Trump Defies Republicans And Democrats With Shutdown Threats

With the end of the federal government's fiscal year looming, President Trump is once again wielding threats of a "good" government shutdown as a cudgel to batter intransigent Democrats and Republicans who are standing in the way of his plans to build his promised wall along the US's southern border.

Of course, this isn't the first time Trump has threatened a shutdown - and at this point in the game, with the outrageous allegation from Bob Woodward's tell-all vying for dominance in the news cycle and Trump's trade war contributing to the stress in emerging markets - the president might view a shutdown fight as an advantageous distraction ahead of the Nov. 6 midterm vote.

Republicans

But there's also reason to believe the president could be sincere about this threat. After all, even his Republican allies in Congress have done seemingly everything in their power to avoid the issue of funding for the border wall.

Here's Bloomberg:

"On the wall, the House spending panel has backed spending $5 billion next year while the Senate has backed $1.6 billion. The House proposal, worked out in talks with the White House budget office, falls short of the total $23 billion Trump has sought."

While Congressional leaders have been lobbying Trump for months to pass a half-dozen or so spending bills before the Oct. 1 deadline, immigration hardliners in the West Wing have been encouraging Trump to stand his ground, according to Politico. The reasoning, according to the hardliners, is that funding for the wall will be effectively dead in the water if Democrats wrestle back control of Congress after the midterms - so why not press the advantage now?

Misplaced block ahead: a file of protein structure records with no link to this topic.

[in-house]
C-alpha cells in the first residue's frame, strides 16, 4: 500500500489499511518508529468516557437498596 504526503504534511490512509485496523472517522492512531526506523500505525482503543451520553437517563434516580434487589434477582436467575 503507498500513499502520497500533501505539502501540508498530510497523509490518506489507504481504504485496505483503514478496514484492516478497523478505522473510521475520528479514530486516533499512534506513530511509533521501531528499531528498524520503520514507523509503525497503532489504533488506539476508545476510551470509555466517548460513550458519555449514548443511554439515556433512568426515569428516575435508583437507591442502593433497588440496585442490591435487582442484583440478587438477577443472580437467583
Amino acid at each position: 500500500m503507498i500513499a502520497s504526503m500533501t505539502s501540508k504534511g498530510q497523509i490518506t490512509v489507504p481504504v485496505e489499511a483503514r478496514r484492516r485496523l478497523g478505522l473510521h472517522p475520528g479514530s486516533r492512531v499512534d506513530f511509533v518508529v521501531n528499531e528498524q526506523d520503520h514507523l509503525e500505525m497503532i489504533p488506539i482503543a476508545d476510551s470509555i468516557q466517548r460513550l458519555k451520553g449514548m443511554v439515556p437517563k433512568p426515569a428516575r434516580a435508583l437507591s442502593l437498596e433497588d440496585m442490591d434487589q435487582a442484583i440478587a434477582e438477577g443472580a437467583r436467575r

For months, GOP leaders have been laying the groundwork to avoid a shutdown on Sept. 30, the end of the fiscal year and just five weeks before Election Day. Speaker Paul Ryan (R-Wis.), Senate Majority Leader Mitch McConnell (R-Ky.), House Majority Leader Kevin McCarthy (R-Calif.) and even Vice President Mike Pence are already quietly lobbying Trump to postpone a shutdown fight over his border wall with Mexico until after the election, Hill and Trump administration sources say.

But any carefully laid plans could be for naught, as Trump receives contradictory advice from rival factions in the West Wing. Some White House officials are confident that Trump will sign spending bills keeping the government open.

A smaller subset of immigration hard-liners inside the White House, however, are encouraging Trump to fight on the border wall issue now, while Republicans still control Congress. These officials think the House majority is already gone — and they have encouraged Trump to hold the line for his border wall and secure a win while he can, according to multiple sources on Capitol Hill and in the administration.

Trump, along with Republican congressional leaders, is trying to set up a meeting with the Democrats next week to try and hash out some of these issues. But it's unclear how successful that might be. According to Politico, forcing a shut down would "almost certainly" cost Republicans their majority in the House. However, that analysis is based on the polling data - and as we learned in 2016, polls are sometimes wrong.

But a shutdown now would almost certainly cost Republicans their House majority. Democrats are currently favored to win the lower chamber. And GOP lawmakers are already being dragged down by Trump’s abysmal approval ratings and the criminal cases involving Paul Manafort and Michael Cohen. There’s a sense that a shutdown would be the final nail in the coffin for House Republicans.

"A shutdown’s not good for anybody, whether Republicans or Democrats," Senate Appropriations Chairman Richard Shelby (R-Ala.) said. "I want to do everything I can to avoid a shutdown."

Given Trump's unpredictability GOP leaders have been preparing for the worst-case scenario: That Trump puts his foot down and insists on the shutdown. If he does, lawmakers will have little recourse - unless they could muster the votes to override a presidential veto.

Finally we note that the spread between pre-fiscal-year-end and post-fiscal-year-end Treasury Bill yields is spiking signaling the market is starting to price in some anxiety across that crucial dateline...